Know Before You Grow: Apples

Know Before You Grow – Apples

Shop Apples

Apples, Malus domestica, are one of the most popular fruits. Almost certainly, you can grow your own.

Choosing Apple Varieties

Choosing a variety can be a major project. One hundred varieties of apples are raised commercially in the United States; worldwide there are over 7,500 recognized varieties. Hopefully you have preferences from buying apples in the grocery store. Don’t plant one you don’t like eating! Secondly, consult local resources for recommendations of varieties that grow well in your climate.

Apples can become quite large trees, but there are dwarf varieties that reach only 8-10 feet high and can be kept smaller with pruning. Apples can also be tied and trained to climb a wall or support (espalier).

Apples will grow in containers but become rather large container plants. They require soil that is neither very acidic or very alkaline, lots of sun, and good drainage.

Planting Tips for Apples

Chill Hours – To set fruit, apples require time in cold air, between 32°F and 45°F—basically a bit of winter—between November and March. Varieties vary from requiring about 500 hours to 800, but if there are not enough chill hours, there will be no fruit. The USDA’s Plant Hardiness Zones consider chill hours; be sure the varieties you choose are recommended for your USDA Zone.

Pollen Source – Most apple trees will not produce fruits from pollen produced by the same tree or a tree of the same variety. Even those few varieties that can self-pollinate produce many more apples if cross-pollinated from another variety. Plant a second apple tree within 50 feet of the first. A number of related trees work for pollination, for example crab apples and plums, but another apple variety is best.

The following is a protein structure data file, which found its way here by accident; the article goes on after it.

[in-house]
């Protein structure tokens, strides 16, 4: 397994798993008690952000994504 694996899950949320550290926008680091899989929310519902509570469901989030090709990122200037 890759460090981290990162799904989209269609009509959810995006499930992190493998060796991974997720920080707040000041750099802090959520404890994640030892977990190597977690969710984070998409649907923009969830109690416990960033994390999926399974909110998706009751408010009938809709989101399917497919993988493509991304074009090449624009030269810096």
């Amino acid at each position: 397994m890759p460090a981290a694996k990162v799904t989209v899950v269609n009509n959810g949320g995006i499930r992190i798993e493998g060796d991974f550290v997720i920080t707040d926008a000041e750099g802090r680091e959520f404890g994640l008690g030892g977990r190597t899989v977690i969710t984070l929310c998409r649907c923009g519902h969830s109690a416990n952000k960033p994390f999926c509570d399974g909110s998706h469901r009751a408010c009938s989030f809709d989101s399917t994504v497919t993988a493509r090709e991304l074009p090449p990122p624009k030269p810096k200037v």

Apples can of course be grown simply because they are pretty trees with lovely flowers, not for fruit. In that case you don’t need to worry about a nearby pollen source.

Apple trees do not usually flower and produce fruit until they are four to six years old; dwarf apples flower sooner and buying a big potted plant can shorten your wait.

When to Plant Apple Trees

Apple trees will grow from seeds, but the fruit of plants grown from seeds is unpredictable. Desirable varieties of apples are propagated by cuttings and those are usually grafted onto hardy rootstalks. Thus, for fruit, buy a small tree in a pot.

In places with a cold winter, plant apple trees in the spring, to give them most of the year to establish roots before the stresses of winter. Where winter is light, planting in fall allows root development when it is too cold for leaf growth but the soil is not frozen.

Pests and Problems to Watch For

Apple trees are messy. They drop flower petals, unripe fruit, and as the fruits ripen, ripe fruit, sometimes hundredss of apples. Consider this in deciding where to locate apple trees.

Apples on your tree are unlikely to be worm-free without spraying because several of their pests are very widespread.

Blights and rust are common as well. Begin with resistant varieties and watch for problems.

Harvesting Tips

Apples are heavy fruits that drain the resources of the tree. Removing flowers and developing fruit so there is only one apple per small branch will reduce the strain on the plant and increase the size of the apples that mature.

Apple trees can grow to 30 feet tall. To harvest the apples more easily, prune the tree in late winter to keep it from getting too tall.

View All Know Before You Grow Topics